Snobbery is a difficult game. It’s much like ‘the game’ played out in the Wire, the superlative TV series about a police department struggling to overcome a drugs gang in Baltimore, Maryland. If you’re a music snob, you’re nice to the tax-payer (someone who likes music in itself, will listen to anything, without putting themselves on a pedestal because they like something) but if some m*****f***** steps to you telling you that Glasvegas’ debut record was superior to say Deerhunters’, then you pop that foo’. In this case, ‘pop’ means to either walk away from the antagonist or scythe them down with a pistol-esque glare (slowly, all night, every time they speak).
What about film snobbery? That shit ain’t easy. And in the case of Sam Raimi’s Drag Me to Hell it’s impossible. This movie is for anyone who goes to the cinema because they love the experience, sitting amidst strangers for an hour or two, whilst having their face ripped off by intense surround sound. Sarah Wharton is resident Horror-critic here, but for this layman of the genre it’s a nice place to start. What’s most attractive about this disgusting, loud movie is its wonderful sense of humour. All the scares are executed (loudly) with an appreciation of their stupidity. And at this particular screening each screech was followed with a chorus of laughter.
Stereotypes are abound here, a blonde damsel in distress battling a gypsy pensioner with the devil’s curse upon her. But blondie – Alison Lohman as Christine Brown, Drag Me to Hell’s battered protagonist – is made of steel, and this loans clerk (pining after the vacant Assistant Manager’s desk) takes something of a constant beating. This hiding is the product of a curse put upon her coat button by Lorna Raver (Mrs. Ganush). This after Christine reluctantly declines Mrs. Ganush a third extension on a mortgage loan that’s allowing her to keep her home. Christine’s attempts to impress her boss by standing up to Mrs. Ganush’s plea backfires, so cue a quite extraordinary 5pm brawl in Christine’s car between herself and a satanic Mrs. Ganush.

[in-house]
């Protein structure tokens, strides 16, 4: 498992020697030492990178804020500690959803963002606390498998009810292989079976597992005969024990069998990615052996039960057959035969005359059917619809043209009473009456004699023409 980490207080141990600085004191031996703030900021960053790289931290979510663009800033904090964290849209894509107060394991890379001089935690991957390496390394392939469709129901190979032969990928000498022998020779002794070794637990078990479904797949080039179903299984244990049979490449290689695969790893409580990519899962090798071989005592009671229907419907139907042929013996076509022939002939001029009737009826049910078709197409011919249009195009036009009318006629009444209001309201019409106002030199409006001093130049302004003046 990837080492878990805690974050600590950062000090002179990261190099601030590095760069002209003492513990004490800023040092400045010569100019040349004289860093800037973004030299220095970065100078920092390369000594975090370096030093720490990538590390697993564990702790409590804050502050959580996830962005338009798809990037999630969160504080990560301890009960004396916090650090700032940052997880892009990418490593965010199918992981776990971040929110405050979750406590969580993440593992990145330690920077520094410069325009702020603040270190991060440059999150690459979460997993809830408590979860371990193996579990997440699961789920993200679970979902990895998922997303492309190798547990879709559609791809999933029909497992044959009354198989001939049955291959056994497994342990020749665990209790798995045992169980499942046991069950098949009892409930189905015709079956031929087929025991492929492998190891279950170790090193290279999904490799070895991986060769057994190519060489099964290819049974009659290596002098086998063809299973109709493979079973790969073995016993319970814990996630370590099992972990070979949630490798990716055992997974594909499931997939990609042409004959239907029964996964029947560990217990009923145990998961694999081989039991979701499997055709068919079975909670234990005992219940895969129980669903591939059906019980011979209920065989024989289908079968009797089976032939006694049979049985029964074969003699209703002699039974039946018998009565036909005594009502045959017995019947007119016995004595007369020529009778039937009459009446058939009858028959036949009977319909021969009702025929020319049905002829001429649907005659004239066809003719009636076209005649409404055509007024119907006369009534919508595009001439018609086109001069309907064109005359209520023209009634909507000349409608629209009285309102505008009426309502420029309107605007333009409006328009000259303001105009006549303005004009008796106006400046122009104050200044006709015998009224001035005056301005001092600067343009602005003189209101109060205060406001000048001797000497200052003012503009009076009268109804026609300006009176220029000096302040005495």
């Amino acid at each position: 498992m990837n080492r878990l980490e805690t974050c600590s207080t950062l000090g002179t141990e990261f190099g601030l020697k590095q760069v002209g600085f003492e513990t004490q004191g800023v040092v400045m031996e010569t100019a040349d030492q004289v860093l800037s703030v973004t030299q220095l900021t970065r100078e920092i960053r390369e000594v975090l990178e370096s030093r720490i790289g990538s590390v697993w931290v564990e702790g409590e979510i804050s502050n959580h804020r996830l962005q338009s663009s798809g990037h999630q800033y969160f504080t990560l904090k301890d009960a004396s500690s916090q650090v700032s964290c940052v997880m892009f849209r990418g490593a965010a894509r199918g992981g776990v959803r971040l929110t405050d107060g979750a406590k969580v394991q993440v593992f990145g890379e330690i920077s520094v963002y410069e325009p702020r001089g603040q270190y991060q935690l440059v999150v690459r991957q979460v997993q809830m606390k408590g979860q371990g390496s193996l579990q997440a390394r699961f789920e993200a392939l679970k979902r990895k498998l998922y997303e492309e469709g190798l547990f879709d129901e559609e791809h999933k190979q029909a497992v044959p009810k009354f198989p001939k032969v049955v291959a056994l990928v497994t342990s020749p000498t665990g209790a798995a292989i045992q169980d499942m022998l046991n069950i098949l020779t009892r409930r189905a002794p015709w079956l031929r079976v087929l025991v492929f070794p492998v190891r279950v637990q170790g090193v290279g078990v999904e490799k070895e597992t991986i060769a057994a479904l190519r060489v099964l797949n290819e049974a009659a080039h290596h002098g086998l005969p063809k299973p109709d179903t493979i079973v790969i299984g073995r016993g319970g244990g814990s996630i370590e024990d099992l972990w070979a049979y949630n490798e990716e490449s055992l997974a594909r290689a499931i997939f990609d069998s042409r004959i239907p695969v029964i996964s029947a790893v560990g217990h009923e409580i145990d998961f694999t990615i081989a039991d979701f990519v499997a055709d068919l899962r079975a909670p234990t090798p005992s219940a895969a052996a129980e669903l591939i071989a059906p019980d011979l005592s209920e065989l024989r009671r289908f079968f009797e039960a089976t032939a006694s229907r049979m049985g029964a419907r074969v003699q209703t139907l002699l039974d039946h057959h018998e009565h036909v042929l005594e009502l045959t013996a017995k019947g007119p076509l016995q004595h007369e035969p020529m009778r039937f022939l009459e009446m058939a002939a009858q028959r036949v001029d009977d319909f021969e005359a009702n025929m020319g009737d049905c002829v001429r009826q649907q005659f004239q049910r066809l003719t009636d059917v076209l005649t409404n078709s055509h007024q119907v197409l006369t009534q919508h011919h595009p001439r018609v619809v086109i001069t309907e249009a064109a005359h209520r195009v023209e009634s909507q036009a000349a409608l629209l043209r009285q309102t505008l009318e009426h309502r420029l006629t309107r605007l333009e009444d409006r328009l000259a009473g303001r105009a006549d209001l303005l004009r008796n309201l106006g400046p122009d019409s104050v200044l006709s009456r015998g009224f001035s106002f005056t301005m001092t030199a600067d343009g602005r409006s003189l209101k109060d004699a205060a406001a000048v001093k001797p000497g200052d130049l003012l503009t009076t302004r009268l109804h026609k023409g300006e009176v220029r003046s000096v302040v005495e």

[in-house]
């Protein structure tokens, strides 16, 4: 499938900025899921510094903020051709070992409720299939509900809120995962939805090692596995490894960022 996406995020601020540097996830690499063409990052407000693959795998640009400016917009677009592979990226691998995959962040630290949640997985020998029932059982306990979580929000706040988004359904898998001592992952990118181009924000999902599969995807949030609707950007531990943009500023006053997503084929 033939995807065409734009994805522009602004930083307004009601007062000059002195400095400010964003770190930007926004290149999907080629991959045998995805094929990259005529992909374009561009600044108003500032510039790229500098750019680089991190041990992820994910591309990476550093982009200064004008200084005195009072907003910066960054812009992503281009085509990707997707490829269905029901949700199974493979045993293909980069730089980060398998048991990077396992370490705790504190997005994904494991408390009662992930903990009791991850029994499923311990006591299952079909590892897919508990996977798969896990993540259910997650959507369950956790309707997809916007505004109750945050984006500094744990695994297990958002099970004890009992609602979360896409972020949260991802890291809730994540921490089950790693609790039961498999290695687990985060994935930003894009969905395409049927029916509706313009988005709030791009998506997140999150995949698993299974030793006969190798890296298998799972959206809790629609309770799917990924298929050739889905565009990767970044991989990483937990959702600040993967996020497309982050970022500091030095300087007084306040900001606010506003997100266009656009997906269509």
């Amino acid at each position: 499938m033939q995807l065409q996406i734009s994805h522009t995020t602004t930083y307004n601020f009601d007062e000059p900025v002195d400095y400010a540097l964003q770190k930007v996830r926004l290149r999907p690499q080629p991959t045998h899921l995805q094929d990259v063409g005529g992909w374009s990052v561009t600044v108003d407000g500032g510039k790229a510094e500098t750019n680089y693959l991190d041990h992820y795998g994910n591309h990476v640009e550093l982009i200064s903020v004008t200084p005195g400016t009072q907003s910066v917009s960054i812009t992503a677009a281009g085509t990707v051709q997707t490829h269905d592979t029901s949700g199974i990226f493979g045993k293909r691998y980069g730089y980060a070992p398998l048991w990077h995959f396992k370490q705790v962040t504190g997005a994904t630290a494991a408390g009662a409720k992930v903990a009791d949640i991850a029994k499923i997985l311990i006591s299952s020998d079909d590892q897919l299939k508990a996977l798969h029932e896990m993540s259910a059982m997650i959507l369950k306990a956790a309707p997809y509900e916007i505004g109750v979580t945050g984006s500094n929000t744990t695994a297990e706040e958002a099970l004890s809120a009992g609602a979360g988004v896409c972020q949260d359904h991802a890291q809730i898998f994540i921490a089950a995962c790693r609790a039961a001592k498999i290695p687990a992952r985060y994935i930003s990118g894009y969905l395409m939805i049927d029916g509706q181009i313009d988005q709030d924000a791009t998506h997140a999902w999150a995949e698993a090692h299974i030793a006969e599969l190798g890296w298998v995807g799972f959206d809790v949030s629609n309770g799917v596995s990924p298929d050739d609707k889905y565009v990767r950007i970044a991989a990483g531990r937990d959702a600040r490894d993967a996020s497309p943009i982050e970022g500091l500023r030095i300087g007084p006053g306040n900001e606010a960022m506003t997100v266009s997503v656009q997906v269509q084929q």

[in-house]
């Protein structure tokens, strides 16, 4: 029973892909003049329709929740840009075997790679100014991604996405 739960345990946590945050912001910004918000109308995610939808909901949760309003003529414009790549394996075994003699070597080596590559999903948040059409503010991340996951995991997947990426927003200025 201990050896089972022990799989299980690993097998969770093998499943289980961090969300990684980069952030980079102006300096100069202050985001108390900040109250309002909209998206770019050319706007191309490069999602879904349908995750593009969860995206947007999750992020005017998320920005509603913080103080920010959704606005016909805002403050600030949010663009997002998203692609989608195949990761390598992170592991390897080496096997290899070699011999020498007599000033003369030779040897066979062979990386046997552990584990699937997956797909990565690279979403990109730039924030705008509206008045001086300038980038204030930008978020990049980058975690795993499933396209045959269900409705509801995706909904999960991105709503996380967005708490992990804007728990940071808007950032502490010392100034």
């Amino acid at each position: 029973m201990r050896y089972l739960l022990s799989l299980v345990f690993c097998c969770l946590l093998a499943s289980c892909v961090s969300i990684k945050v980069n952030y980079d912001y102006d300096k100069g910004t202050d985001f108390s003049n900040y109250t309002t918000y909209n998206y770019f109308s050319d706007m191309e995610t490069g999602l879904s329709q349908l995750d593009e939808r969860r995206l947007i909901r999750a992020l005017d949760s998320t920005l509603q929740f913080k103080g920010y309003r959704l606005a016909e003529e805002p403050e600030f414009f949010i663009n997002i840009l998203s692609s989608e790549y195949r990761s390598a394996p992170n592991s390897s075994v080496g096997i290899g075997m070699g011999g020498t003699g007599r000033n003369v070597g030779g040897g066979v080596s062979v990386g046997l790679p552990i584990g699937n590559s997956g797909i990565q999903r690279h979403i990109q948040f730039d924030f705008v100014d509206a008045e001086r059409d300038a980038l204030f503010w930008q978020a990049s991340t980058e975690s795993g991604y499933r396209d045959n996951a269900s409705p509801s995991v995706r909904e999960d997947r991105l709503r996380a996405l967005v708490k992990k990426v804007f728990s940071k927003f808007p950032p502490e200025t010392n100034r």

These mini-battles are numerous, and the appearance of a man-goat’s shadow at windows and beneath doorways is a constant fixture of poor Christine’s downtime. You sense Raimi hinting at suburban fears of breaking and entering, but also of racial boundaries, the horrors of Eastern European mystics (a more sinister, subverted fear of Slavs perhaps). Any film that has a billy-goat possessed at a seance and screaming ‘You fucking whore!’ has to be good. Even better in the way that Raimi carries the amusement of it all. If only hell was this much fun!
And for any deplorable elements of this movie (if taken seriously, which really it shouldn’t be) there’s a guilt-edged point about consumerism at the film’s close. Catherine sells all her electrical goods, her jewellery, attempting to raise cash for the goat-swearing seance to come. It looks like things might be ok for this girl, investing in something spiritual – rather than egotistical like a promotion at someone else’s expense – but damn girl just can’t help huh-self. Perhaps the moral of the story is that if you walk all over the little guys, the phlegmy old ladies, there’s a foul-mouthed CGI goat ready and waiting to barrage you for eternity. This film snob just took note.